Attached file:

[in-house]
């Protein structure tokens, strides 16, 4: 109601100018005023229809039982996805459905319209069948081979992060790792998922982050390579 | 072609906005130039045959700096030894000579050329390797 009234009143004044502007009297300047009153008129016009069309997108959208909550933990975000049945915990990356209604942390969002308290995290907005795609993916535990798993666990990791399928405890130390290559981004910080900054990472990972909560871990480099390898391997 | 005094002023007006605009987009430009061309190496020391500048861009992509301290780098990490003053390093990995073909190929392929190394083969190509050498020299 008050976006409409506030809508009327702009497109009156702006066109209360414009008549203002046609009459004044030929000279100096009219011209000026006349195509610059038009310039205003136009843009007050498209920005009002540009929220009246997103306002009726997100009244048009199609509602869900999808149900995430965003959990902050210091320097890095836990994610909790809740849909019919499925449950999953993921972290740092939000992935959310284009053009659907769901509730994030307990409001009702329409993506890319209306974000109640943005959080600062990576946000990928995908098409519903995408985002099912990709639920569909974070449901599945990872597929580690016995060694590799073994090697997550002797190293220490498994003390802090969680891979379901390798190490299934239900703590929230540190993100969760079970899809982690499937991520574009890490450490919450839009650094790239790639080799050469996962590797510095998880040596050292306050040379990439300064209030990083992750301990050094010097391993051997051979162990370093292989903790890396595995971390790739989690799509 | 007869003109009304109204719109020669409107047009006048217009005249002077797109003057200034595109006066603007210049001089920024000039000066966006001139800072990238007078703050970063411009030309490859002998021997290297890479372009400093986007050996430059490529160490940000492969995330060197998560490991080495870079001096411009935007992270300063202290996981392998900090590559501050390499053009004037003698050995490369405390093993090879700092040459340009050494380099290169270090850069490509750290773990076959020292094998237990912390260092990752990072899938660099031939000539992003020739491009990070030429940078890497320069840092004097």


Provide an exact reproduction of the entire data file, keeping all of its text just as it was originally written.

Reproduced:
[in-house]
């Protein structure tokens, strides 16, 4: 109601100018005023229809039982996805459905319209069948081979992060790792998922982050390579 | 072609906005130039045959700096030894000579050329390797 009234009143004044502007009297300047009153008129016009069309997108959208909550933990975000049945915990990356209604942390969002308290995290907005795609993916535990798993666990990791399928405890130390290559981004910080900054990472990972909560871990480099390898391997 | 005094002023007006605009987009430009061309190496020391500048861009992509301290780098990490003053390093990995073909190929392929190394083969190509050498020299 008050976006409409506030809508009327702009497109009156702006066109209360414009008549203002046609009459004044030929000279100096009219011209000026006349195509610059038009310039205003136009843009007050498209920005009002540009929220009246997103306002009726997100009244048009199609509602869900999808149900995430965003959990902050210091320097890095836990994610909790809740849909019919499925449950999953993921972290740092939000992935959310284009053009659907769901509730994030307990409001009702329409993506890319209306974000109640943005959080600062990576946000990928995908098409519903995408985002099912990709639920569909974070449901599945990872597929580690016995060694590799073994090697997550002797190293220490498994003390802090969680891979379901390798190490299934239900703590929230540190993100969760079970899809982690499937991520574009890490450490919450839009650094790239790639080799050469996962590797510095998880040596050292306050040379990439300064209030990083992750301990050094010097391993051997051979162990370093292989903790890396595995971390790739989690799509 | 007869003109009304109204719109020669409107047009006048217009005249002077797109003057200034595109006066603007210049001089920024000039000066966006001139800072990238007078703050970063411009030309490859002998021997290297890479372009400093986007050996430059490529160490940000492969995330060197998560490991080495870079001096411009935007992270300063202290996981392998900090590559501050390499053009004037003698050995490369405390093993090879700092040459340009050494380099290169270090850069490509750290773990076959020292094998237990912390260092990752990072899938660099031939000539992003020739491009990070030429940078890497320069840092004097």